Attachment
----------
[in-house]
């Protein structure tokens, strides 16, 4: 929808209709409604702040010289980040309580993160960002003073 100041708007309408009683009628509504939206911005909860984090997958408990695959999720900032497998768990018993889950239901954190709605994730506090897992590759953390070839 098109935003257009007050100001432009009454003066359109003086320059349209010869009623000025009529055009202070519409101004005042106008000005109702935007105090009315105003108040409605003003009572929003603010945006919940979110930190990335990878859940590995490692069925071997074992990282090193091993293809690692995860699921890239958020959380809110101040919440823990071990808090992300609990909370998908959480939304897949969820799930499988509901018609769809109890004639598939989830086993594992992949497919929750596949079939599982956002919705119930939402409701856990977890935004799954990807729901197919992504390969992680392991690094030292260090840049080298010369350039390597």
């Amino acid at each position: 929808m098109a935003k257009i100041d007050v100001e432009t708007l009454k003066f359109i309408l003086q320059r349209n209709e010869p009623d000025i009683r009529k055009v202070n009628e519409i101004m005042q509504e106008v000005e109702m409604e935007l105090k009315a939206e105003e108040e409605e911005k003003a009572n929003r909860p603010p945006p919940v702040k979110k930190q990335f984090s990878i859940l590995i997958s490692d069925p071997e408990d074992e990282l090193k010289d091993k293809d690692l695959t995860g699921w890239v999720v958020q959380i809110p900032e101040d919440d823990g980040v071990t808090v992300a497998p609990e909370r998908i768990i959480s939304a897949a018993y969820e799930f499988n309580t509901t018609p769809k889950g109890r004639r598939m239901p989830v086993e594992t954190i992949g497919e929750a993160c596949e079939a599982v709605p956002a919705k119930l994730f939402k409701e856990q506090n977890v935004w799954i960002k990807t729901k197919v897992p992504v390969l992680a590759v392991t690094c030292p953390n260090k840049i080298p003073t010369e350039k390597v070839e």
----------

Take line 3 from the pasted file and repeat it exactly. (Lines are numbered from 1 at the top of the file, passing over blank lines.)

């Amino acid at each position: 929808m098109a935003k257009i100041d007050v100001e432009t708007l009454k003066f359109i309408l003086q320059r349209n209709e010869p009623d000025i009683r009529k055009v202070n009628e519409i101004m005042q509504e106008v000005e109702m409604e935007l105090k009315a939206e105003e108040e409605e911005k003003a009572n929003r909860p603010p945006p919940v702040k979110k930190q990335f984090s990878i859940l590995i997958s490692d069925p071997e408990d074992e990282l090193k010289d091993k293809d690692l695959t995860g699921w890239v999720v958020q959380i809110p900032e101040d919440d823990g980040v071990t808090v992300a497998p609990e909370r998908i768990i959480s939304a897949a018993y969820e799930f499988n309580t509901t018609p769809k889950g109890r004639r598939m239901p989830v086993e594992t954190i992949g497919e929750a993160c596949e079939a599982v709605p956002a919705k119930l994730f939402k409701e856990q506090n977890v935004w799954i960002k990807t729901k197919v897992p992504v390969l992680a590759v392991t690094c030292p953390n260090k840049i080298p003073t010369e350039k390597v070839e």